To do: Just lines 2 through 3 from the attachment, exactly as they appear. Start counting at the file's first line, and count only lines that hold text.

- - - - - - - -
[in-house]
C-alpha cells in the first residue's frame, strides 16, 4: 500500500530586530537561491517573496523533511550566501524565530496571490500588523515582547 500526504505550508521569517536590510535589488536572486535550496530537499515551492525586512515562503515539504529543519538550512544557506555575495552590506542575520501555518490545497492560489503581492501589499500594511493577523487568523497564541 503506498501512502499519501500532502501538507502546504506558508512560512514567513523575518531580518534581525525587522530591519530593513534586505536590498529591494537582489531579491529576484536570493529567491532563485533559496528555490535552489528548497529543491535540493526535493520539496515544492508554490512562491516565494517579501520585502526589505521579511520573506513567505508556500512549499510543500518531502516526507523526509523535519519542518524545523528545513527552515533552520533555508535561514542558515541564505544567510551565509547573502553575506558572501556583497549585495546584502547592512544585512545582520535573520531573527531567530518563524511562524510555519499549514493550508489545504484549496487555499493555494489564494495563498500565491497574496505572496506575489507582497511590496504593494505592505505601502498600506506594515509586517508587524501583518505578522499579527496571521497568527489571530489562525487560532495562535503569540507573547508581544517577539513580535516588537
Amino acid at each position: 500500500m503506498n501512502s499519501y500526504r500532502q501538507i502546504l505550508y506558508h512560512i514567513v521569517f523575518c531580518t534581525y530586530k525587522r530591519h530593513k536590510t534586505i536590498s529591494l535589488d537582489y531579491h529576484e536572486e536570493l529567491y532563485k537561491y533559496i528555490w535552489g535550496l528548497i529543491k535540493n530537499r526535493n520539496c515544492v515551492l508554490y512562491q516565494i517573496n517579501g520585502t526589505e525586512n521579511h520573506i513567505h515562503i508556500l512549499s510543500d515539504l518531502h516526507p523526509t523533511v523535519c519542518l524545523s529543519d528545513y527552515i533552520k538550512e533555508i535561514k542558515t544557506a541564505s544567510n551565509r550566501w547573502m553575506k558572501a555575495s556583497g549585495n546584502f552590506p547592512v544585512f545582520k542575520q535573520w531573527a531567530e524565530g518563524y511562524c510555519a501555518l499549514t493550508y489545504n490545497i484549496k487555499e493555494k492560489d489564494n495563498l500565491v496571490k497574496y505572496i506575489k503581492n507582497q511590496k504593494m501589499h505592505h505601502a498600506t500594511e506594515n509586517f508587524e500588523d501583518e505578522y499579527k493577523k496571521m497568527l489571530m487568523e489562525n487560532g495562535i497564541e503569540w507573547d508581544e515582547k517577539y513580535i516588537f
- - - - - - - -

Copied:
C-alpha cells in the first residue's frame, strides 16, 4: 500500500530586530537561491517573496523533511550566501524565530496571490500588523515582547 500526504505550508521569517536590510535589488536572486535550496530537499515551492525586512515562503515539504529543519538550512544557506555575495552590506542575520501555518490545497492560489503581492501589499500594511493577523487568523497564541 503506498501512502499519501500532502501538507502546504506558508512560512514567513523575518531580518534581525525587522530591519530593513534586505536590498529591494537582489531579491529576484536570493529567491532563485533559496528555490535552489528548497529543491535540493526535493520539496515544492508554490512562491516565494517579501520585502526589505521579511520573506513567505508556500512549499510543500518531502516526507523526509523535519519542518524545523528545513527552515533552520533555508535561514542558515541564505544567510551565509547573502553575506558572501556583497549585495546584502547592512544585512545582520535573520531573527531567530518563524511562524510555519499549514493550508489545504484549496487555499493555494489564494495563498500565491497574496505572496506575489507582497511590496504593494505592505505601502498600506506594515509586517508587524501583518505578522499579527496571521497568527489571530489562525487560532495562535503569540507573547508581544517577539513580535516588537
Amino acid at each position: 500500500m503506498n501512502s499519501y500526504r500532502q501538507i502546504l505550508y506558508h512560512i514567513v521569517f523575518c531580518t534581525y530586530k525587522r530591519h530593513k536590510t534586505i536590498s529591494l535589488d537582489y531579491h529576484e536572486e536570493l529567491y532563485k537561491y533559496i528555490w535552489g535550496l528548497i529543491k535540493n530537499r526535493n520539496c515544492v515551492l508554490y512562491q516565494i517573496n517579501g520585502t526589505e525586512n521579511h520573506i513567505h515562503i508556500l512549499s510543500d515539504l518531502h516526507p523526509t523533511v523535519c519542518l524545523s529543519d528545513y527552515i533552520k538550512e533555508i535561514k542558515t544557506a541564505s544567510n551565509r550566501w547573502m553575506k558572501a555575495s556583497g549585495n546584502f552590506p547592512v544585512f545582520k542575520q535573520w531573527a531567530e524565530g518563524y511562524c510555519a501555518l499549514t493550508y489545504n490545497i484549496k487555499e493555494k492560489d489564494n495563498l500565491v496571490k497574496y505572496i506575489k503581492n507582497q511590496k504593494m501589499h505592505h505601502a498600506t500594511e506594515n509586517f508587524e500588523d501583518e505578522y499579527k493577523k496571521m497568527l489571530m487568523e489562525n487560532g495562535i497564541e503569540w507573547d508581544e515582547k517577539y513580535i516588537f